Big Data & Data Visualisation

When talking to people about data related projects I have started noticing that it doesn’t take long to get on to the topic of Big Data. It’s a subject that is getting a lot of press at the moment so that’s not too surprising.

The thing that I am finding surprising is that few of those I have been talking to make the connection between Big Data and Data Visualisation. To them the talk is all about the “Three V’s” (Velocity, Variety and Volume) that define big data. My question, once we have covered the ground of how do we cater for and handle the three V’s, is what about the fourth V, Visualisation?

From where I stand it’s all well and good being able to stuff data into a cleverly designed warehouse at an ever increasing rate. But what is the point in that if all you do is pull it out in static, flat one dimensional reports? To make the data really useful and come alive you really need to make it tell a story in a dynamic and visually appealing way. The message you are trying to convey should jump off the screen at the user and at the same time lead them to zero in on the the good AND the bad news.

These days there are an increasing number of tools that allow you to this with varying degrees of flexibility, complexity, functionality and naturally cost. All you have to do is think about how to make it easy for people to get at the information they need through the overwhelming volumes of data (to them) that is available.

A new player bringing Hadoop and Big Data to the massess

The Microsoft SQL Server team is not the only group looking to ​bring Big Data to the masses. Datameer has a desk top version of its eponymously titled 2.0 release that is shipping for $299 and a workgroup server for $2999. Unlike the MS solution this one doesn’t use Hive as the connector to the Hadoop MapReduce interface.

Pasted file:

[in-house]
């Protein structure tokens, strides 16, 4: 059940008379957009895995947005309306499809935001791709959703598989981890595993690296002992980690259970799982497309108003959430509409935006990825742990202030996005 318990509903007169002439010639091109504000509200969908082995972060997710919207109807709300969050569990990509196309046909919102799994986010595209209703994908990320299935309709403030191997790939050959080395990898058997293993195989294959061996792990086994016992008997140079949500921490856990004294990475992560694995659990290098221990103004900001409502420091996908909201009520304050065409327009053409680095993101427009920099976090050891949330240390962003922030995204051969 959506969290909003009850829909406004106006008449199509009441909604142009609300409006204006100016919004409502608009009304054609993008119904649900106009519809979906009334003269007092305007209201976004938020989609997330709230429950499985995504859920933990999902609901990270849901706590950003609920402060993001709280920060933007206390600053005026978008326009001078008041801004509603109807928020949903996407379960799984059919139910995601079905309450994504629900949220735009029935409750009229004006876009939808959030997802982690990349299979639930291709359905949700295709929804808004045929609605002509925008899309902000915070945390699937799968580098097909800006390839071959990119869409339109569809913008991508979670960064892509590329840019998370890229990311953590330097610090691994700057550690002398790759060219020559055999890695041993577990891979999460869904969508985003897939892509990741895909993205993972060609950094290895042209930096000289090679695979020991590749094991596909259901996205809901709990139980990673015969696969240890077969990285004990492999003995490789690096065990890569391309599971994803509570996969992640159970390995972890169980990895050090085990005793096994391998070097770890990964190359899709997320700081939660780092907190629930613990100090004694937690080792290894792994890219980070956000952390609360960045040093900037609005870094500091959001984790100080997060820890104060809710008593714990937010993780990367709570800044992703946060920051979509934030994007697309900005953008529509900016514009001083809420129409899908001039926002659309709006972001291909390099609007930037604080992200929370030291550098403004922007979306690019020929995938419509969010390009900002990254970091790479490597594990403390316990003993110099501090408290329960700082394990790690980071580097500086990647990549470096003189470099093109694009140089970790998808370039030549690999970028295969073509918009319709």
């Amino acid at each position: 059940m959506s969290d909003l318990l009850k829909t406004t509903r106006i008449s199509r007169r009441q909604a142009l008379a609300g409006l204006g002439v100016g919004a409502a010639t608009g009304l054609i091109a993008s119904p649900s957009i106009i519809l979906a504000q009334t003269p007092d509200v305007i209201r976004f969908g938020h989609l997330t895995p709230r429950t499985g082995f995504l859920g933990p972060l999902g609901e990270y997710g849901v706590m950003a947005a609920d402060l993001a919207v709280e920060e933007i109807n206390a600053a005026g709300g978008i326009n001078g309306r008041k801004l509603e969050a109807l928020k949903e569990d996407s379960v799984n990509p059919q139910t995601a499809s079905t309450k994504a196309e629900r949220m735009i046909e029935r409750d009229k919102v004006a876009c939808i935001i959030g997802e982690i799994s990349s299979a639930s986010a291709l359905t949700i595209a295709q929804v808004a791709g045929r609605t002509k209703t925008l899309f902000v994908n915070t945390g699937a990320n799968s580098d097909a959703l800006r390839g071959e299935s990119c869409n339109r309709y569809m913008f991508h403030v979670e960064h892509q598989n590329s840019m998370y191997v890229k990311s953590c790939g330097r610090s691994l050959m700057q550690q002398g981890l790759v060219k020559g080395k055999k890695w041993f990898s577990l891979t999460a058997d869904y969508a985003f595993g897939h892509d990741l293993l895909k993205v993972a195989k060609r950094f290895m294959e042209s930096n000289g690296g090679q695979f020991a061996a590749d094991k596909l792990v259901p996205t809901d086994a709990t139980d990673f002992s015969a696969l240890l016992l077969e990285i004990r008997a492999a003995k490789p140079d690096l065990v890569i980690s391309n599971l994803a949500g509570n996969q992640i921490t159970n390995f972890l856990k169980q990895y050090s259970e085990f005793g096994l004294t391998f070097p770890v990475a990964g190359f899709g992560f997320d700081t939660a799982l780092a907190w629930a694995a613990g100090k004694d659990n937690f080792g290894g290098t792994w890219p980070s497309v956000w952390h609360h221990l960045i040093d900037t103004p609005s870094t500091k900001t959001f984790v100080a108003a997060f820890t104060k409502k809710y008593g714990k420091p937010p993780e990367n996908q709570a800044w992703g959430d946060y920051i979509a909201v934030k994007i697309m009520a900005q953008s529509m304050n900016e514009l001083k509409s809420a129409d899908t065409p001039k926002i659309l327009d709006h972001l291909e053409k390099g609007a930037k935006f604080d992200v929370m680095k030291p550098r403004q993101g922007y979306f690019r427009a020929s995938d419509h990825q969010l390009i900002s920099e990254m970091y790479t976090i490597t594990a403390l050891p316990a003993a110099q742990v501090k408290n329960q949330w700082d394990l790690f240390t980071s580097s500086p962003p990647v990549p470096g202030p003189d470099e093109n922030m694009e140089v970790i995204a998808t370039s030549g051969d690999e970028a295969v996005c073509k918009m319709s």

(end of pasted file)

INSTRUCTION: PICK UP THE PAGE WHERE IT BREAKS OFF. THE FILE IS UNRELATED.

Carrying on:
This now looks like Hadoop can scale in any direction. For more details check out the Big Data blog on ZDNet:

http://www.zdnet.com/blog/big-data/hadoop-comes-to-the-desktop-with-datameer-20/522?tag=mantle_skin;content

Blending Conventional and Big Data Access

In theory combining data access methods in a horses for courses concept is a great idea. It should allow data to be accessed in the manner most suitable for the task at hand. The one concern I have with it though is the increase in complexity it introduces.

If the approach taken by Hadapt helps to reduce that complexity as implied in this ZDNet Blog Post then it may be an approach that has appeal to business. If Microsoft are successful in bringing a similar concept to SS Management studio then business uptake will be rapid as it will provide that single pane of glass that IT departments (development and support) all crave.

It’s just data! – An alternative view of Big Data.

Here’s an alternate way of looking at “Big Data”… You want the data. You can’t handle the data. Well, most of you won’t be able to at the moment unless you are amongst the few who are implementing “Big Data”. But in the end it is all just data

http://www.simple-talk.com/sql/database-administration/big-data-is-just-a-fad/?utm_source=simpletalk&utm_medium=email-main&utm_content=bigdatafad-20120430&utm_campaign=SQL

Big Data – What is it and where is it heading

Gartner describes Big Data as being all about three V’s, Velocity, Variety and Volume and lots of each. Big Data is high velocity, high volume data that comes in many different forms from a diverse set of sources in a range of forms and formats (variety). The data tends to be unstructured or semi structured in nature making it difficult to handle through normal relational database structures and methodologies.

Traditionally much of this data has been discarded due to the cost of storage. This is a restriction that is coming to an end, and now that 20gb of Ram now costs less than a 20gb drive did 10 years ago the cost of keeping large data sets in memory is becoming a possibility.

Here’s a blog courtesy of ZDNet that aims to demystify Big Data and look at the trends and developments that are emerging.

http://www.zdnet.com/blog/big-data